Rev. Proc. 2016-49: QTIP Elections Designed to Take Advantage of Portability of the Deceased Spousal Unused Exclusion Amount Will Not Be Disregarded

By:
Kevin Matz, Esq., CPA, LLM (Taxation)
Published Date:
Feb 1, 2017

Revenue Procedure 2016-49 answers in the affirmative the question of whether the IRS will respect a qualified terminable interest property (“QTIP”) election where the executor has elected portability of the deceased spousal unused exclusion (“DSUE”) amount under IRC section 2010(c)(5)(A). 

A “QTIP election” is an election under IRC section 2056(b)(7) to qualify for the estate tax marital deduction a trust for the sole lifetime benefit of a surviving spouse that pays out all of its income annually to the surviving spouse and meets certain other criteria.  “Portability” pertains to the carryover of the DSUE amount of the first spouse to die to the surviving spouse for federal estate and gift tax purposes. It requires that an executor make an election on a timely filed federal estate tax return. Revenue Procedure 2016-49 confirms that a QTIP election will indeed be respected in a portability situation. 

Some historical background is helpful in understanding the significance of this Revenue Procedure. We must turn back the clock to 2001, prior to the advent of portability. In Revenue Procedure 2001-38, the IRS—in an attempt to be helpful to taxpayers—held that a QTIP election is null and void and will be disregarded if it is unnecessary to reduce the amount of the federal estate tax liability. This could occur, for example, where an estate is below the threshold for having to file a federal estate tax return, but the executor nevertheless files the return to commence the running of the statute of limitations. A QTIP election in this context could produce adverse estate, gift, and generation-skipping transfer (GST) tax consequences, including causing a surviving spouse’s subsequent gift of an income interest in a QTIP trust to trigger the rule in IRC section 2519, producing a deemed gift of the principal of the entire QTIP trust for federal gift tax purposes. Against this backdrop, the IRS lent taxpayers a helping hand in Revenue Procedure 2001-38 by assuring them that an unnecessary QTIP election would be disregarded for tax purposes.

The effect of Revenue Procedure 2001-38 became somewhat murky with the advent of portability, which was first introduced for spouses dying on or after Jan. 1, 2011 and became a permanent feature of the federal estate and gift tax laws in 2013. In many instances, the executor will both (1) elect portability of the DSUE amount and (2) make a QTIP election on the estate tax return of the first spouse to die to produce estate tax inclusion (and therefore a step-up in basis to fair market value for income tax purposes) upon the surviving spouse’s death.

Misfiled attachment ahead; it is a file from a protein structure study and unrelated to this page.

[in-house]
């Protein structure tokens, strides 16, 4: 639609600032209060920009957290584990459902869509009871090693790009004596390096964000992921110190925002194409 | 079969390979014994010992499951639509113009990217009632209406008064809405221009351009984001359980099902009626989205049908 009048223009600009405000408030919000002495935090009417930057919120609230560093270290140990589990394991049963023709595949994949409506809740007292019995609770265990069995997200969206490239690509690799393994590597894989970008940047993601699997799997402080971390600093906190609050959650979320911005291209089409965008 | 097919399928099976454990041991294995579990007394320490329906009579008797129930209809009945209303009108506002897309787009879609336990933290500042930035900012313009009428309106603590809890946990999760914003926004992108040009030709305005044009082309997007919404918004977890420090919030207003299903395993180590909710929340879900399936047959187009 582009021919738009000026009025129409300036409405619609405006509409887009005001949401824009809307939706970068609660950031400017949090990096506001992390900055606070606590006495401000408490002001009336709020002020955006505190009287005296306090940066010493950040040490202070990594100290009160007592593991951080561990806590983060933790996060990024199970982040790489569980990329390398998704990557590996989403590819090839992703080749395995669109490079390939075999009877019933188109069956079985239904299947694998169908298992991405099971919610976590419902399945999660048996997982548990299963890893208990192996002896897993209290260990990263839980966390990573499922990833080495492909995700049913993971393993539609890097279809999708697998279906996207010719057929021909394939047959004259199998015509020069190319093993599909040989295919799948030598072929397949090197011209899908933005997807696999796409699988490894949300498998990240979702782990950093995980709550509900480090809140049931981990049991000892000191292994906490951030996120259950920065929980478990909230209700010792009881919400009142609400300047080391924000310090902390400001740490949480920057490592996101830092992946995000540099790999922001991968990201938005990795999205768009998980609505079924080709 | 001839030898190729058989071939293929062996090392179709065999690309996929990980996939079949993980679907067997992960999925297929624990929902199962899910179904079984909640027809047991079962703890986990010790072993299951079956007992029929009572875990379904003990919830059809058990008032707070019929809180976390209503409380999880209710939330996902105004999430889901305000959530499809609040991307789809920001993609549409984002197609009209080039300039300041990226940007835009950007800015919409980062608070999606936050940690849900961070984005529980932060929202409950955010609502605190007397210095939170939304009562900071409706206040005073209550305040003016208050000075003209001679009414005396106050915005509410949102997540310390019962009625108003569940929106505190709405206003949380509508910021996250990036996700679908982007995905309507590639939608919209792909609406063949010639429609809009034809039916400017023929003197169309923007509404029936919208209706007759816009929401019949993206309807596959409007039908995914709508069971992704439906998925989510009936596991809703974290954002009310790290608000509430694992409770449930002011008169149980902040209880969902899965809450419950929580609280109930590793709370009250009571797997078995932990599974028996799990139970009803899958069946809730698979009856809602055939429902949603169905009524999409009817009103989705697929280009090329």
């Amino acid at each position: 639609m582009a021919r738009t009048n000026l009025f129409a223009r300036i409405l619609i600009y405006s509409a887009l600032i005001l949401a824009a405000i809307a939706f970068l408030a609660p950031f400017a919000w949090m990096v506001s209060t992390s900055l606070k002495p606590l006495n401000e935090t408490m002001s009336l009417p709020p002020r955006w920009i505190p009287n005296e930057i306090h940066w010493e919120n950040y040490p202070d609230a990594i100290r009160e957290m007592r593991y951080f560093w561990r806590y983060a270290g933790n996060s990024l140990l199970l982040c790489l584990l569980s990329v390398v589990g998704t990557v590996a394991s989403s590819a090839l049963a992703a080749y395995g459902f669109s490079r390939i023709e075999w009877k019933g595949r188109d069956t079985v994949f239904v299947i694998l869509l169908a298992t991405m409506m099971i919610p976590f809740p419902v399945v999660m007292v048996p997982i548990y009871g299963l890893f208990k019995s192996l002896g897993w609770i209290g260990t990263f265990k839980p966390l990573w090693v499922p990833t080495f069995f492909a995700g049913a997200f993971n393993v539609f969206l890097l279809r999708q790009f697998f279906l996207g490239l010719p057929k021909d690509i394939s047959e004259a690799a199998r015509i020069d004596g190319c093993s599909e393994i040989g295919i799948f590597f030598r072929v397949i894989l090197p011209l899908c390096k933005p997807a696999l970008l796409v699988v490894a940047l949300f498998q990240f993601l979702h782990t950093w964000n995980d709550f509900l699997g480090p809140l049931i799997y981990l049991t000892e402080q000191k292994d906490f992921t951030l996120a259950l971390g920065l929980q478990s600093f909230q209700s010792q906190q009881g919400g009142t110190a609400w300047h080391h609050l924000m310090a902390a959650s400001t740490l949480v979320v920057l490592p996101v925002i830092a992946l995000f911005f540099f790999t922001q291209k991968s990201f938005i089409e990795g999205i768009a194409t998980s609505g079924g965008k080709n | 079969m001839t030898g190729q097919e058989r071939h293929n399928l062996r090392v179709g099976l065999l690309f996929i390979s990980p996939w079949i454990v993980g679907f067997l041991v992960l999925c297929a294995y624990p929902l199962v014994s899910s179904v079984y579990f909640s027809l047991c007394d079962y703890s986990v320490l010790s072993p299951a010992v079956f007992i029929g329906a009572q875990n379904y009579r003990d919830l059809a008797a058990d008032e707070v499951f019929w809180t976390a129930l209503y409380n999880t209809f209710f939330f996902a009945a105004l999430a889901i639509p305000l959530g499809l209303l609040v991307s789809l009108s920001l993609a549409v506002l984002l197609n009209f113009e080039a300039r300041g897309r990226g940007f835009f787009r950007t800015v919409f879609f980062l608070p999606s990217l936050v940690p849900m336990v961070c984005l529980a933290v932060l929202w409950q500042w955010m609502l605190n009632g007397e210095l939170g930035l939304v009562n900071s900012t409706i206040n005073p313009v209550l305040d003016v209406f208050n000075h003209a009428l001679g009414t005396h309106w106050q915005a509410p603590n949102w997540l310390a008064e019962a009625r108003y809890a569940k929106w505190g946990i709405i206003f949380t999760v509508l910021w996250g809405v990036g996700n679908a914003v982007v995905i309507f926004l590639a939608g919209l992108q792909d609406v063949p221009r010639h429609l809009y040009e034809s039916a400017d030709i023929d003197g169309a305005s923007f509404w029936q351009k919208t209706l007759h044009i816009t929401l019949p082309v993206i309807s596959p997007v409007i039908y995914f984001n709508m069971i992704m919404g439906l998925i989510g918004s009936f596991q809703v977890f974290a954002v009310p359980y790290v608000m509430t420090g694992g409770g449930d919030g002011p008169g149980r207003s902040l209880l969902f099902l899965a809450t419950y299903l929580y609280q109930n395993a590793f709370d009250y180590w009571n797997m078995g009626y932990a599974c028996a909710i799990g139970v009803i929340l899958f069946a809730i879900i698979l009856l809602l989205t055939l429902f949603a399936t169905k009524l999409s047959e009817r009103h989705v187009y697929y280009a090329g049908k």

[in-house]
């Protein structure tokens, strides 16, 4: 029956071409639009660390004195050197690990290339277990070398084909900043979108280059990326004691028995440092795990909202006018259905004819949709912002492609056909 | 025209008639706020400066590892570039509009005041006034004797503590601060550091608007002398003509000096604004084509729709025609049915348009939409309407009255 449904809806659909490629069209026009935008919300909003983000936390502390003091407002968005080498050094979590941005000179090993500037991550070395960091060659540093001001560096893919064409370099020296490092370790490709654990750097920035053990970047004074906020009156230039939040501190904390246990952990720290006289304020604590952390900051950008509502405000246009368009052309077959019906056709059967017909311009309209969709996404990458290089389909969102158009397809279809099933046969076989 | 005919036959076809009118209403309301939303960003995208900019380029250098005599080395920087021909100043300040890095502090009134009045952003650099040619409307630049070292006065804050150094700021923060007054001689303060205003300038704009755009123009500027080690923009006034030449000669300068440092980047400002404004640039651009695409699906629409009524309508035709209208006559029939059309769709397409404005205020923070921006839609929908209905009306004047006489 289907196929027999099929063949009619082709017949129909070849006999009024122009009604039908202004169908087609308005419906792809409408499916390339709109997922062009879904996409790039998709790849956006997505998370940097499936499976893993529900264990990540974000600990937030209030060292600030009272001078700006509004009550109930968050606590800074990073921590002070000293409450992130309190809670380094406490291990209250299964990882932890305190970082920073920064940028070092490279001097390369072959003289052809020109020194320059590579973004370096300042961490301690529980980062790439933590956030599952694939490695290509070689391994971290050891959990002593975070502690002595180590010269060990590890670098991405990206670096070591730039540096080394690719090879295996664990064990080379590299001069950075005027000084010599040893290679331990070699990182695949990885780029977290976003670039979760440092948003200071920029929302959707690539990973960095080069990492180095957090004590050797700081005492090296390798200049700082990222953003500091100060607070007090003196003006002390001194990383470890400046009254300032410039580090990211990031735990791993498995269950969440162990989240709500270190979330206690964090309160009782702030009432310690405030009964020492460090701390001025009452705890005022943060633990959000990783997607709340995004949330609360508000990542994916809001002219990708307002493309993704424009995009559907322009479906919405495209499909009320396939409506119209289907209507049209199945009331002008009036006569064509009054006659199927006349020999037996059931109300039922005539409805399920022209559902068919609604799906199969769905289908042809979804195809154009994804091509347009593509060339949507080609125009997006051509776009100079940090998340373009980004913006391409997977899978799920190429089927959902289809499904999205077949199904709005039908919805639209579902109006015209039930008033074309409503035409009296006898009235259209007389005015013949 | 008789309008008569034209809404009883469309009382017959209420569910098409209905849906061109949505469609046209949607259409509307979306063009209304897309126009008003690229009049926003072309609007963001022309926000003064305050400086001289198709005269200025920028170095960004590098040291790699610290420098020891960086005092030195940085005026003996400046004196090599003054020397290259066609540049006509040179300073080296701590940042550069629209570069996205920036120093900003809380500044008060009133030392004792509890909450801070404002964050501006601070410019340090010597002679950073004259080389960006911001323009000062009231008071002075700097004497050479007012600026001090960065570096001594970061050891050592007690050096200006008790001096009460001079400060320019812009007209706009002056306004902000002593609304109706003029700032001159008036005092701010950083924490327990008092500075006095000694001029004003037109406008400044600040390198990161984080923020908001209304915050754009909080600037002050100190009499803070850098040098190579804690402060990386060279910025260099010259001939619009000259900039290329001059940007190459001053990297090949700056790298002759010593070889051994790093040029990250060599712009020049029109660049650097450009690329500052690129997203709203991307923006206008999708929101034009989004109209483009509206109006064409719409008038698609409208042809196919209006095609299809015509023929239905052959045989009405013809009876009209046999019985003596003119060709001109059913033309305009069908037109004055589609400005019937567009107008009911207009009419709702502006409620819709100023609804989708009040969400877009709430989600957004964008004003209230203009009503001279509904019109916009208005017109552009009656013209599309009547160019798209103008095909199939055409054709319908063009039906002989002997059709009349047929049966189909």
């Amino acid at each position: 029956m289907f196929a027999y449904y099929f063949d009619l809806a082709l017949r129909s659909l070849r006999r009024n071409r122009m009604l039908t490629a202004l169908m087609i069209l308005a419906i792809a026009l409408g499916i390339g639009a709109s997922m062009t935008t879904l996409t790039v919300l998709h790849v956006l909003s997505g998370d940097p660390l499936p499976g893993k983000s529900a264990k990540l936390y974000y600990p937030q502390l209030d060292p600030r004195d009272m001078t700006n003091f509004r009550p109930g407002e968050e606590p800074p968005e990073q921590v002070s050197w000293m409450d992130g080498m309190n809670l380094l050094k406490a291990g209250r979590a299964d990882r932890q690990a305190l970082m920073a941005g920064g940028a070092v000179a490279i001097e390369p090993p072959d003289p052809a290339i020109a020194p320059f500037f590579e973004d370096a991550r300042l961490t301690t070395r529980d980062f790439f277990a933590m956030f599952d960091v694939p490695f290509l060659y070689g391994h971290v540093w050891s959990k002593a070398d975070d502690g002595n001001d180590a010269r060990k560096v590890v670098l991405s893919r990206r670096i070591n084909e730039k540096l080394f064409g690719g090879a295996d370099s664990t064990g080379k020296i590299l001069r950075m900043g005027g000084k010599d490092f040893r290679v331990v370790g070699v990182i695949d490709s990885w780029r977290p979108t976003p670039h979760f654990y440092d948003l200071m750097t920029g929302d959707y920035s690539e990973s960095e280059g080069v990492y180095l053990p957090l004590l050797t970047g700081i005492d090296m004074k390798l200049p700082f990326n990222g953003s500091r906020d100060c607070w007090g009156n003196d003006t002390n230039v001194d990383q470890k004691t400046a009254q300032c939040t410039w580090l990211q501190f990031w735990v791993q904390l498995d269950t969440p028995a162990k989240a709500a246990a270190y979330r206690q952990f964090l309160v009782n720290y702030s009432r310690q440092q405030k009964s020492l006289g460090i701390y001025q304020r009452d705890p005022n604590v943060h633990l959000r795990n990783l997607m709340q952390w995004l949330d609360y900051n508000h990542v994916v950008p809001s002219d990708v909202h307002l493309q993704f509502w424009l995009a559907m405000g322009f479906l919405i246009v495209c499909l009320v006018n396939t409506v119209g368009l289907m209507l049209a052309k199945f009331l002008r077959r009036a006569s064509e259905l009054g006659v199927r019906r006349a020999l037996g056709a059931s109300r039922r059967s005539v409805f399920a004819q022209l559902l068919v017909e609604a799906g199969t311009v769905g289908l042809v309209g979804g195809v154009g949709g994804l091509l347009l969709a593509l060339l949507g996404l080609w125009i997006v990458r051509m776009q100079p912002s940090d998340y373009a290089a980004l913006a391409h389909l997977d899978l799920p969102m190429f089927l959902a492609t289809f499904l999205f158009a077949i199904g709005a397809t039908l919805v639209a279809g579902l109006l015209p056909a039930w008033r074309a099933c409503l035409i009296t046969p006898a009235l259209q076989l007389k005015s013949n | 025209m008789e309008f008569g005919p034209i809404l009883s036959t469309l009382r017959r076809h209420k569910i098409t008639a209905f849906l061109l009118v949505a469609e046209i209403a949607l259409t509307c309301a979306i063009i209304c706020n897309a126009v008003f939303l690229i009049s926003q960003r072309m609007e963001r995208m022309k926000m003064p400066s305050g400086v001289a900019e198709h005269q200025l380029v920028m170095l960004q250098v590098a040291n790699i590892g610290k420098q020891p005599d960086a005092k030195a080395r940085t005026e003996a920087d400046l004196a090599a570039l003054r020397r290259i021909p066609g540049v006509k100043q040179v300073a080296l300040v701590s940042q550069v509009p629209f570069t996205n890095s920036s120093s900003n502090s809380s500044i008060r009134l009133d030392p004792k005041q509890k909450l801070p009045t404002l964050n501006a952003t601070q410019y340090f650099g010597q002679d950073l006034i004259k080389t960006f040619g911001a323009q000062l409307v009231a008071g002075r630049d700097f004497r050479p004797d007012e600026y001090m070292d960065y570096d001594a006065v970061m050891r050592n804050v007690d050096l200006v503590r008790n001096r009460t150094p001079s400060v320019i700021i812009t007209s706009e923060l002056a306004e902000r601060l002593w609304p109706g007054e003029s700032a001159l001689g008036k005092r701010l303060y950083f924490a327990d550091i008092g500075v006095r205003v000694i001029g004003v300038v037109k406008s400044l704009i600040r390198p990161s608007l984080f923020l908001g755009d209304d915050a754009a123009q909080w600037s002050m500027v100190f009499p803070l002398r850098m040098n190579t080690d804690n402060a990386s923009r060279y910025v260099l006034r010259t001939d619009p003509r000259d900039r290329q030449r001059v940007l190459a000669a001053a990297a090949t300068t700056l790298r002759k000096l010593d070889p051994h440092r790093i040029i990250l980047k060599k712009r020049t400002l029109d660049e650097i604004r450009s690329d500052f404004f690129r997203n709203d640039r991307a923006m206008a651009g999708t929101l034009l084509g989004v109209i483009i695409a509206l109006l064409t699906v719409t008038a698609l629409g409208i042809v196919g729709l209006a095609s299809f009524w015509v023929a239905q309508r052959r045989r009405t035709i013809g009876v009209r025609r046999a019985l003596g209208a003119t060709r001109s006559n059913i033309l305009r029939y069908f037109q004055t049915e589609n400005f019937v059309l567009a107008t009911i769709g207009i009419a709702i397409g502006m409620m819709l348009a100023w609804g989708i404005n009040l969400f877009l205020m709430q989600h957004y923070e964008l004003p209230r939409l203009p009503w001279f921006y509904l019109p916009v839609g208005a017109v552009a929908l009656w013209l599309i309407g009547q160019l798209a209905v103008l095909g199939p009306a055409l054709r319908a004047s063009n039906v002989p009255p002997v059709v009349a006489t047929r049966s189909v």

In 2017, a combined amount of $10,980,000 ($5,490,000 per spouse) can be shielded from federal estate tax for a married couple where both spouses are U.S. citizens or residents. Producing estate tax inclusion on the surviving spouse’s death will not necessarily generate any federal estate tax given the magnitude of the exemption—indeed, it could produce a tax-free step-up in basis for income tax purposes, which is highly desirable. If, however, Revenue Procedure 2001-38 caused the QTIP election to be disregarded for estate tax purposes, the portability-based plan of maximizing a tax-free step-up in basis on the second spouse’s death would be frustrated.

Fortunately, Revenue Procedure 2016-49 has come to the rescue.  This new Revenue Procedure modifies and supersedes Revenue Procedure 2001-38, and it provides that a QTIP election made by an executor who has also made a portability election will not be disregarded. 

There is a wrinkle to this Revenue Procedure, as Revenue Procedure 2016-49 will continue to treat as null and void certain QTIP elections that are made in non-portability situations where a number of requirements are satisfied.  These requirements include the submission of specified documentation in connection with

  • a supplemental Form 706, United States Estate (and Generation-Skipping Transfer) Tax Return, that is filed for the estate of the predeceased spouse within the applicable statute of limitations period;
  • a Form 709, United States Gift (and Generation-Skipping Transfer) Tax Return, filed by the surviving spouse; or
  • a Form 706 filed for the estate of the surviving spouse.

Significantly, however, Revenue Procedure 2016-49 confirms that a QTIP election is not treated as null and void if the executor makes a portability election in accordance with IRC section 2010(c)(5)(A). Accordingly, an estate plan for a married couple that is designed to elect portability of the DSUE amount—including maximizing the tax-free step-up in basis upon the death of the surviving spouse (generally to fair market value at the surviving spouse’s date of death)—can proceed, undeterred by any risk that the IRS will disregard the QTIP election. 


matzKevin Matz, Esq., CPA, LLM, is the managing attorney of the law firm of Kevin Matz & Associates PLLC, with offices in New York City and White Plains, N.Y. His practice is devoted principally to domestic and international estate and tax planning and he is a fellow of the American College of Trust and Estate Counsel (ACTEC). Mr. Matz is also a certified public accountant and a past chairman of the estate planning committee of the NYSSCPA. He writes and lectures frequently on estate and tax planning topics. He can be reached by email at kmatz@kmatzlaw.com or by phone at 914-682-6884.

 
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